A common problem for some of our broken_shipcustomers is that when their products malfunction due to a software bug, solving the issue can be very complicated. Often, the product, e.g. an industrial machine, cargo ship or similar, could be deployed at a site anywhere in the world. The company sends a “superengineer”, to locate the error and fix it – this takes time and resources, often at a high cost. Is there no better solution?


Well, one way could be to develop a Hardware-In-the-Loop (HIL) simulator. In a HIL simulator, the code is run on the target, e.g. a PLC, in realtime. Since the code is running in exactly the same way as in a real machine, it expects to receive data from sensors and to send data to actuators (most likely with actuator feedback as well). If the machine hardware is not available, all sensors and actuators need to be modeled in a plant model. hil_setupThis plant model could also include a graphical interpretation of the machine, which allows the operator to see what happens in the same way as when observing the real machine. The plant model is then deployed to a realtime system, containing a machine with appropriate IO modules, which communicates with the target. If machine hardware is available, it is possible to interface this as well.

In the HIL simulator, the virtual machine can be configured to run with the exact same settings as when the failure occurred in the real machine. If the machine is modeled properly, the failure will be detected in the simulation and the bug can be fixed. The software update can then be sent to the customer, without ever having had access to the machine. The superengineer is happy, since he or she can focus on delivering the best solution. The machine site is happy, since they can get up and running quicker. The company is happy, since they save money and resources.


How to model the machine depends on how it is being used. For example:

  • Is the production code autogenerated, e.g. from MATLAB/Simulink, or developed directly in the target environment?
  • How complex is the plant process? What level of detail does the model require?
  • How many, and what type of, IO signals are needed?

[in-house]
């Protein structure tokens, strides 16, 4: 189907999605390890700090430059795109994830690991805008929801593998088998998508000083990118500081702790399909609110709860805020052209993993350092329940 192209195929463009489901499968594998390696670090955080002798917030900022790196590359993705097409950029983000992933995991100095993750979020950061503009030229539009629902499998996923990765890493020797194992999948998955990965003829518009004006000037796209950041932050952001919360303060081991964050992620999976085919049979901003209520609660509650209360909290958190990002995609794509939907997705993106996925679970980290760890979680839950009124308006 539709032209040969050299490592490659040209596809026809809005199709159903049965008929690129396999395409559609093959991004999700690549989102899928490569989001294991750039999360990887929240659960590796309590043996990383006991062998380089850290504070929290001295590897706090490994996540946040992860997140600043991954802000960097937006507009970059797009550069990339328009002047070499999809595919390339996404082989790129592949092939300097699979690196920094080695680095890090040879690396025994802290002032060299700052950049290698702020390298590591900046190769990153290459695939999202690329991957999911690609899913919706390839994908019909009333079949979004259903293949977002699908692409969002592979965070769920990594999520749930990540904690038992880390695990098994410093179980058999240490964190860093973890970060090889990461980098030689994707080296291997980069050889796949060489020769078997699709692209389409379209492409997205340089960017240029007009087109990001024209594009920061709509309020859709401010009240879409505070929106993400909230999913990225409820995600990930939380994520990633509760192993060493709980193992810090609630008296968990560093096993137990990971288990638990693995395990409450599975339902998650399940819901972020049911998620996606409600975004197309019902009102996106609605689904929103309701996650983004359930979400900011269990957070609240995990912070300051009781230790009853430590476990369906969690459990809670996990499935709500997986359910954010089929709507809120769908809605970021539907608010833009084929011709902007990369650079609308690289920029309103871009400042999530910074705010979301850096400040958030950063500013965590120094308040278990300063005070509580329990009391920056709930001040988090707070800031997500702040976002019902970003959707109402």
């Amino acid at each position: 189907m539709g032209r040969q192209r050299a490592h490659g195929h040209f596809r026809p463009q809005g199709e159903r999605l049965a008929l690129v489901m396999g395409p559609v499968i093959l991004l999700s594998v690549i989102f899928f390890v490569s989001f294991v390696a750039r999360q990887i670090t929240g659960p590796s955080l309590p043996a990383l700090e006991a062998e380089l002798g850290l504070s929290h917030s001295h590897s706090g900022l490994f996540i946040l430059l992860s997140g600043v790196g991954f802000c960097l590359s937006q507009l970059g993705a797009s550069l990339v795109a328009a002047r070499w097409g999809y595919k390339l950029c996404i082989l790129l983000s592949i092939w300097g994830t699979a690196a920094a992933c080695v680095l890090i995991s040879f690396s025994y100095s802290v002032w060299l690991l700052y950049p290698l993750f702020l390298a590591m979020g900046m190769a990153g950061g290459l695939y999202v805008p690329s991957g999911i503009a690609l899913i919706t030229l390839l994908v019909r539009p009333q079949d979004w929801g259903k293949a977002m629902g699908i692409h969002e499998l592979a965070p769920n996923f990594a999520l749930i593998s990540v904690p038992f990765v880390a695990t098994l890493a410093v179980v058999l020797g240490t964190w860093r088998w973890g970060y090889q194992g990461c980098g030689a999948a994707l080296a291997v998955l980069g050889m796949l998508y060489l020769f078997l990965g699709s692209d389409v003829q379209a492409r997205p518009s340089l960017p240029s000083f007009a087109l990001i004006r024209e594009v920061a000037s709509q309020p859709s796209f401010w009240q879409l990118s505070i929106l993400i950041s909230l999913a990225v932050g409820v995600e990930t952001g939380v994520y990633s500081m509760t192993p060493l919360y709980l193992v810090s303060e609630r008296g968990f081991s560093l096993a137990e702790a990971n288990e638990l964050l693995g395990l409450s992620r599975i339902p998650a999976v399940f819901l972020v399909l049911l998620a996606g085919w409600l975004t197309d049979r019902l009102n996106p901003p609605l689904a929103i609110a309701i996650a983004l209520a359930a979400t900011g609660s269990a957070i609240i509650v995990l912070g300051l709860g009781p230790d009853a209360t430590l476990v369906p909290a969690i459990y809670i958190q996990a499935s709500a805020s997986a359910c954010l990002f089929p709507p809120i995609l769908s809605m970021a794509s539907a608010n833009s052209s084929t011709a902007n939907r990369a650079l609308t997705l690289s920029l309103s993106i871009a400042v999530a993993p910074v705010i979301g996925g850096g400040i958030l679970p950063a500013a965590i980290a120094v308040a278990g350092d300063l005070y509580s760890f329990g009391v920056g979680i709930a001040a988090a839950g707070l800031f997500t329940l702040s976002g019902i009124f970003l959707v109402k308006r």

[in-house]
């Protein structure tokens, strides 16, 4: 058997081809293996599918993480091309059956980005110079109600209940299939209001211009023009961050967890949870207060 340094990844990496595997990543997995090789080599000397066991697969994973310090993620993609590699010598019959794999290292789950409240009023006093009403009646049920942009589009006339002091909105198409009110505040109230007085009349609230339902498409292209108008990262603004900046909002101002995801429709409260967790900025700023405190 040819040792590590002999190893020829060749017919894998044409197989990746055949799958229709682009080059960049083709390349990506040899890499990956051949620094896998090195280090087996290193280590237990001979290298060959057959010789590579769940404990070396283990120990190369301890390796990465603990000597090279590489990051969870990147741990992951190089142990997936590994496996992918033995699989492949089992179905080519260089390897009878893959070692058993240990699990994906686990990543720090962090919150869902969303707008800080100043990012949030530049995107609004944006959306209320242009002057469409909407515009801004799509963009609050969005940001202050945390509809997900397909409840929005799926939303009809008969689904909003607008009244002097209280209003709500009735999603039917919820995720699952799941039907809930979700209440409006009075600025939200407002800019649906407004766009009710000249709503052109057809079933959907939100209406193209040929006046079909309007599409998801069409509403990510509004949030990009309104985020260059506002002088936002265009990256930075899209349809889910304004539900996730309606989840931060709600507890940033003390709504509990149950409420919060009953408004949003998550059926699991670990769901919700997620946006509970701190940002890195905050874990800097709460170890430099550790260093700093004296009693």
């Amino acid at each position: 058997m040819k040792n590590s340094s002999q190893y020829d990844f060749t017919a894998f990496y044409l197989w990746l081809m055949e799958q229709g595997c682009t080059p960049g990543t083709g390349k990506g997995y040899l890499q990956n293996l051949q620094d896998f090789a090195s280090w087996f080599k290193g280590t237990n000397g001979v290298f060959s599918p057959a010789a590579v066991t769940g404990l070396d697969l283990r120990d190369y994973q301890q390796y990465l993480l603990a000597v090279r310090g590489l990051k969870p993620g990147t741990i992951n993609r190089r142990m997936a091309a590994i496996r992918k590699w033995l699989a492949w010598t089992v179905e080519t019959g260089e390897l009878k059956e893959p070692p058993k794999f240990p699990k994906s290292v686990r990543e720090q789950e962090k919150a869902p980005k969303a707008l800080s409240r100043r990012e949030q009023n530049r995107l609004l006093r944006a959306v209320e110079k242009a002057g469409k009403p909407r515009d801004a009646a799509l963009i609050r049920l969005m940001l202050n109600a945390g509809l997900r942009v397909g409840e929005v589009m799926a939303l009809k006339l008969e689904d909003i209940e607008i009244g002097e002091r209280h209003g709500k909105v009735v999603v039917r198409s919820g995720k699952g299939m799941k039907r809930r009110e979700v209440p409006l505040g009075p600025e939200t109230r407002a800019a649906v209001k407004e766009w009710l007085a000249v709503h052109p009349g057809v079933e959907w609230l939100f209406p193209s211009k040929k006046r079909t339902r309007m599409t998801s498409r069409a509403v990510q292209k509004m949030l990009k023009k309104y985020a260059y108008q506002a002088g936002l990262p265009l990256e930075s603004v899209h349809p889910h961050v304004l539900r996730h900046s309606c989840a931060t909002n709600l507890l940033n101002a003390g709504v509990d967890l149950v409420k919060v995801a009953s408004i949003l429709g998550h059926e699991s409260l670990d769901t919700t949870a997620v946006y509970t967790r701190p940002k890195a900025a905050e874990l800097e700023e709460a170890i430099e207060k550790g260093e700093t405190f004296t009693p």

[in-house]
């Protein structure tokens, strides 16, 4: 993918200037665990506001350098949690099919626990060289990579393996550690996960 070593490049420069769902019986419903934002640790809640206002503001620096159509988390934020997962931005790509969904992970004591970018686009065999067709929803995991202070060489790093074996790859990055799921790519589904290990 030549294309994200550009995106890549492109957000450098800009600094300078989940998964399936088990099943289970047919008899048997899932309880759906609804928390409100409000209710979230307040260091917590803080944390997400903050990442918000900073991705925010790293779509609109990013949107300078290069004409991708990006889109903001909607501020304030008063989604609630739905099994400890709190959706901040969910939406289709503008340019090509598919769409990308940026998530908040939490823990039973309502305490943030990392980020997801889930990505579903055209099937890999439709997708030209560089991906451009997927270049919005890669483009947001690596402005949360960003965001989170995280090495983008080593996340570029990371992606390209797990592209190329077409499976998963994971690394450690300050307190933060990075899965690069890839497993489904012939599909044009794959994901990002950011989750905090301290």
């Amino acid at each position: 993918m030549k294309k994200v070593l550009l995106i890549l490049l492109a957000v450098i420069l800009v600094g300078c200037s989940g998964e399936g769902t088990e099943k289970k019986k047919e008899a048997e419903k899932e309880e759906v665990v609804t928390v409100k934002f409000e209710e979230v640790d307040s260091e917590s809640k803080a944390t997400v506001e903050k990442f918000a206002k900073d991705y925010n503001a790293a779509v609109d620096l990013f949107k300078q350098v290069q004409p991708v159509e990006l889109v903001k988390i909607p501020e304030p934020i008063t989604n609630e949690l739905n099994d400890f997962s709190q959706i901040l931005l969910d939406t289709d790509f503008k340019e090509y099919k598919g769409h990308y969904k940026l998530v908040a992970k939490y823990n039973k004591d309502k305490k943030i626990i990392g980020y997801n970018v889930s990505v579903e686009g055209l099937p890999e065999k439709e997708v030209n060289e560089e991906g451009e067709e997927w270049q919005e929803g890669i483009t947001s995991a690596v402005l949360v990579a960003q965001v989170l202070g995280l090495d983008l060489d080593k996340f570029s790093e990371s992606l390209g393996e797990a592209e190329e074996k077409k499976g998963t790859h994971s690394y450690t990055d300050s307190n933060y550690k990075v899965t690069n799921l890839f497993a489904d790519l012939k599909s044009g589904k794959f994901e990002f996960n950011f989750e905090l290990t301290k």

Photo: dSPACE.

When using MATLAB/Simulink, two popular options are Speedgoat and dSPACE. Speedgoat is specifically developed to integrate seamlessly with Simulink Real-Time and xPC Target in real-time testing. The systems from dSPACE are modular with a wide range of IO options, suitable for real-time simulation. Both systems are easy to use with MATLAB/Simulink and the benefits with each systems should be evaluated on a case-to-case basis.


Photo: National Instruments.

If MATLAB/Simulink is not being used or if the code is developed in the target environment, e.g. implementing structured text in a PLC vendor system, another option is for example the systems from National Instrument. National Instrument does support MATLAB/Simulink, as well as other common languages and environments, but these systems are mainly intended to use LabVIEW. LabVIEW is an integrated development environment using graphical programming , which also supports creating user interfaces and instrument control.

The scenario described above is also applicable when the machine is not readily available due to testing costs and/or time allocation. The HIL simulator also allows for faster and more extensive testing. For example, it is possible to skip certain machine steps that are not relevant, which saves time, or to simulate settings that would potentially be of risk to the operator when performad in the machine.


If you have any questions on HIL solutions, or for more information on how Combine can help your company, please contact us.



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